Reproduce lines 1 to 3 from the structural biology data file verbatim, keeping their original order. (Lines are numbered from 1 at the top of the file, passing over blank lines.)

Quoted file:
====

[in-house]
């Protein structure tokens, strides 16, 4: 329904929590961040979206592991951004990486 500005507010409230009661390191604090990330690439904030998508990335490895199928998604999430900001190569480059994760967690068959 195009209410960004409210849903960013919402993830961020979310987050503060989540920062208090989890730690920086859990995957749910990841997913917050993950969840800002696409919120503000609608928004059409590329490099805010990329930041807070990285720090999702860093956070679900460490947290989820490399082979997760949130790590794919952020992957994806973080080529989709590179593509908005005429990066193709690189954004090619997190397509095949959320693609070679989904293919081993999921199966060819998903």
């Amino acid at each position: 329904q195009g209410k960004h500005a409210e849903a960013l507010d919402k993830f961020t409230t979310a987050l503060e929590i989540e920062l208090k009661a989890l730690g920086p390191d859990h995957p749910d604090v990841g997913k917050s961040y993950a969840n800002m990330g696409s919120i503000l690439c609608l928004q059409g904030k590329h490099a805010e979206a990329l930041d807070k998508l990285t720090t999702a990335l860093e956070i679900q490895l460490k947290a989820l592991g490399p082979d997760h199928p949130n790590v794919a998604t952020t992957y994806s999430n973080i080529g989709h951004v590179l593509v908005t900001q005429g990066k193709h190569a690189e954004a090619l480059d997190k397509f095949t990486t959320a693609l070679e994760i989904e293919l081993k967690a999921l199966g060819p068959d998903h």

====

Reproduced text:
[in-house]
């Protein structure tokens, strides 16, 4: 329904929590961040979206592991951004990486 500005507010409230009661390191604090990330690439904030998508990335490895199928998604999430900001190569480059994760967690068959 195009209410960004409210849903960013919402993830961020979310987050503060989540920062208090989890730690920086859990995957749910990841997913917050993950969840800002696409919120503000609608928004059409590329490099805010990329930041807070990285720090999702860093956070679900460490947290989820490399082979997760949130790590794919952020992957994806973080080529989709590179593509908005005429990066193709690189954004090619997190397509095949959320693609070679989904293919081993999921199966060819998903």
């Amino acid at each position: 329904q195009g209410k960004h500005a409210e849903a960013l507010d919402k993830f961020t409230t979310a987050l503060e929590i989540e920062l208090k009661a989890l730690g920086p390191d859990h995957p749910d604090v990841g997913k917050s961040y993950a969840n800002m990330g696409s919120i503000l690439c609608l928004q059409g904030k590329h490099a805010e979206a990329l930041d807070k998508l990285t720090t999702a990335l860093e956070i679900q490895l460490k947290a989820l592991g490399p082979d997760h199928p949130n790590v794919a998604t952020t992957y994806s999430n973080i080529g989709h951004v590179l593509v908005t900001q005429g990066k193709h190569a690189e954004a090619l480059d997190k397509f095949t990486t959320a693609l070679e994760i989904e293919l081993k967690a999921l199966g060819p068959d998903h």